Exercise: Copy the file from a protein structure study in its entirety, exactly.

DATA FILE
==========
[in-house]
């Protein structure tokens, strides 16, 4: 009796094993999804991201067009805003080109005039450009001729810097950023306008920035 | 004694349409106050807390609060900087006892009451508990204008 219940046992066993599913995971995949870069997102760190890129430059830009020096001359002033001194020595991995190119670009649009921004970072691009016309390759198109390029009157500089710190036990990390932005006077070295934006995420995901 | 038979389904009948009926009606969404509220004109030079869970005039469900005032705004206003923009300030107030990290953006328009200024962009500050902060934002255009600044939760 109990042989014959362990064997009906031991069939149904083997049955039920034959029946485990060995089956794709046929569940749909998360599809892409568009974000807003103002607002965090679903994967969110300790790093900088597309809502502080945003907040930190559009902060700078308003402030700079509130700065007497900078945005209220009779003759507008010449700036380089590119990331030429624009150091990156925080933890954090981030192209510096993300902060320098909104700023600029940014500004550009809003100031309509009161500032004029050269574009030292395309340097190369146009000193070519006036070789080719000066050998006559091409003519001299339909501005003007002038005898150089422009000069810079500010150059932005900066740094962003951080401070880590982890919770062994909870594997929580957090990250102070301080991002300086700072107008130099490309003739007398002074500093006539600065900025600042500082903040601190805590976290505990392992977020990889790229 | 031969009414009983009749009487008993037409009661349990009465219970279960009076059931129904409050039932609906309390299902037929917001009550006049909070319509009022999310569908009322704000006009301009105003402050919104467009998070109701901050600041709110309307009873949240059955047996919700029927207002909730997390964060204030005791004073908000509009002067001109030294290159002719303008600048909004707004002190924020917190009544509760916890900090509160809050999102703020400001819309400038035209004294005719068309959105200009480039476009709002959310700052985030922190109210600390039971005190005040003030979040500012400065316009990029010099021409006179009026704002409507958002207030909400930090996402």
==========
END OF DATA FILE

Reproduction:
[in-house]
């Protein structure tokens, strides 16, 4: 009796094993999804991201067009805003080109005039450009001729810097950023306008920035 | 004694349409106050807390609060900087006892009451508990204008 219940046992066993599913995971995949870069997102760190890129430059830009020096001359002033001194020595991995190119670009649009921004970072691009016309390759198109390029009157500089710190036990990390932005006077070295934006995420995901 | 038979389904009948009926009606969404509220004109030079869970005039469900005032705004206003923009300030107030990290953006328009200024962009500050902060934002255009600044939760 109990042989014959362990064997009906031991069939149904083997049955039920034959029946485990060995089956794709046929569940749909998360599809892409568009974000807003103002607002965090679903994967969110300790790093900088597309809502502080945003907040930190559009902060700078308003402030700079509130700065007497900078945005209220009779003759507008010449700036380089590119990331030429624009150091990156925080933890954090981030192209510096993300902060320098909104700023600029940014500004550009809003100031309509009161500032004029050269574009030292395309340097190369146009000193070519006036070789080719000066050998006559091409003519001299339909501005003007002038005898150089422009000069810079500010150059932005900066740094962003951080401070880590982890919770062994909870594997929580957090990250102070301080991002300086700072107008130099490309003739007398002074500093006539600065900025600042500082903040601190805590976290505990392992977020990889790229 | 031969009414009983009749009487008993037409009661349990009465219970279960009076059931129904409050039932609906309390299902037929917001009550006049909070319509009022999310569908009322704000006009301009105003402050919104467009998070109701901050600041709110309307009873949240059955047996919700029927207002909730997390964060204030005791004073908000509009002067001109030294290159002719303008600048909004707004002190924020917190009544509760916890900090509160809050999102703020400001819309400038035209004294005719068309959105200009480039476009709002959310700052985030922190109210600390039971005190005040003030979040500012400065316009990029010099021409006179009026704002409507958002207030909400930090996402």